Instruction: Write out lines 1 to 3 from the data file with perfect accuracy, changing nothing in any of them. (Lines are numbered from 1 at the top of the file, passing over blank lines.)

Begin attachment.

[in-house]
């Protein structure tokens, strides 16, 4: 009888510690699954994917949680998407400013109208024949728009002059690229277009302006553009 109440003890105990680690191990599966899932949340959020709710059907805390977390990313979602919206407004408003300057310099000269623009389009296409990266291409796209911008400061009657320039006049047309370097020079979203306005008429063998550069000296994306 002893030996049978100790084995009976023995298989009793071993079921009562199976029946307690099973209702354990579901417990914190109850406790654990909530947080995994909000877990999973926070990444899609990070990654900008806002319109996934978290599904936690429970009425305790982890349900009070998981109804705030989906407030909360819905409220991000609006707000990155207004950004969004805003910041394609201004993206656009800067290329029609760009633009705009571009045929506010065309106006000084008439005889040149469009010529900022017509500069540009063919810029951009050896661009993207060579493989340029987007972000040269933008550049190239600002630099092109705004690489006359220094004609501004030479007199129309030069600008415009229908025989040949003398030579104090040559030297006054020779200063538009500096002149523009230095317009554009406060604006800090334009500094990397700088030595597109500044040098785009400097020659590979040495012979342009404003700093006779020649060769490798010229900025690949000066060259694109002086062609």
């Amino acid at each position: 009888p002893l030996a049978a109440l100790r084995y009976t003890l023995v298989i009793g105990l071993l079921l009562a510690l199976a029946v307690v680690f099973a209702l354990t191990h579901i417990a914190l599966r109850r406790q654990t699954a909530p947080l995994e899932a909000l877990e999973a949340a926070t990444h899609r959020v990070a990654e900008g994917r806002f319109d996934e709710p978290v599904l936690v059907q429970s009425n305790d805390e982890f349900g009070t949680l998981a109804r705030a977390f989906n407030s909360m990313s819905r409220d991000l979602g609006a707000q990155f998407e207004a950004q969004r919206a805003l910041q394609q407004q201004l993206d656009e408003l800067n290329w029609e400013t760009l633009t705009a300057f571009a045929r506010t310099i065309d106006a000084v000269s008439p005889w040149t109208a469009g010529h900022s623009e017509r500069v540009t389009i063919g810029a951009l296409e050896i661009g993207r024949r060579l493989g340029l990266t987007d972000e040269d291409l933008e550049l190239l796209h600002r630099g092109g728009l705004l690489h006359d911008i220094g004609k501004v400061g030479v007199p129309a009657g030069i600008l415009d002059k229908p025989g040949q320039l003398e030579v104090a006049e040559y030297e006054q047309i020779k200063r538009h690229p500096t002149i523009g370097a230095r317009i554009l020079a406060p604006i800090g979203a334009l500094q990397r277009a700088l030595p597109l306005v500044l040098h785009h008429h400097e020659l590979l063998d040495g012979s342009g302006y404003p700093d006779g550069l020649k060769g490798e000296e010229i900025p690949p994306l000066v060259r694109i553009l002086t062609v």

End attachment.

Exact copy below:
[in-house]
């Protein structure tokens, strides 16, 4: 009888510690699954994917949680998407400013109208024949728009002059690229277009302006553009 109440003890105990680690191990599966899932949340959020709710059907805390977390990313979602919206407004408003300057310099000269623009389009296409990266291409796209911008400061009657320039006049047309370097020079979203306005008429063998550069000296994306 002893030996049978100790084995009976023995298989009793071993079921009562199976029946307690099973209702354990579901417990914190109850406790654990909530947080995994909000877990999973926070990444899609990070990654900008806002319109996934978290599904936690429970009425305790982890349900009070998981109804705030989906407030909360819905409220991000609006707000990155207004950004969004805003910041394609201004993206656009800067290329029609760009633009705009571009045929506010065309106006000084008439005889040149469009010529900022017509500069540009063919810029951009050896661009993207060579493989340029987007972000040269933008550049190239600002630099092109705004690489006359220094004609501004030479007199129309030069600008415009229908025989040949003398030579104090040559030297006054020779200063538009500096002149523009230095317009554009406060604006800090334009500094990397700088030595597109500044040098785009400097020659590979040495012979342009404003700093006779020649060769490798010229900025690949000066060259694109002086062609």
């Amino acid at each position: 009888p002893l030996a049978a109440l100790r084995y009976t003890l023995v298989i009793g105990l071993l079921l009562a510690l199976a029946v307690v680690f099973a209702l354990t191990h579901i417990a914190l599966r109850r406790q654990t699954a909530p947080l995994e899932a909000l877990e999973a949340a926070t990444h899609r959020v990070a990654e900008g994917r806002f319109d996934e709710p978290v599904l936690v059907q429970s009425n305790d805390e982890f349900g009070t949680l998981a109804r705030a977390f989906n407030s909360m990313s819905r409220d991000l979602g609006a707000q990155f998407e207004a950004q969004r919206a805003l910041q394609q407004q201004l993206d656009e408003l800067n290329w029609e400013t760009l633009t705009a300057f571009a045929r506010t310099i065309d106006a000084v000269s008439p005889w040149t109208a469009g010529h900022s623009e017509r500069v540009t389009i063919g810029a951009l296409e050896i661009g993207r024949r060579l493989g340029l990266t987007d972000e040269d291409l933008e550049l190239l796209h600002r630099g092109g728009l705004l690489h006359d911008i220094g004609k501004v400061g030479v007199p129309a009657g030069i600008l415009d002059k229908p025989g040949q320039l003398e030579v104090a006049e040559y030297e006054q047309i020779k200063r538009h690229p500096t002149i523009g370097a230095r317009i554009l020079a406060p604006i800090g979203a334009l500094q990397r277009a700088l030595p597109l306005v500044l040098h785009h008429h400097e020659l590979l063998d040495g012979s342009g302006y404003p700093d006779g550069l020649k060769g490798e000296e010229i900025p690949p994306l000066v060259r694109i553009l002086t062609v």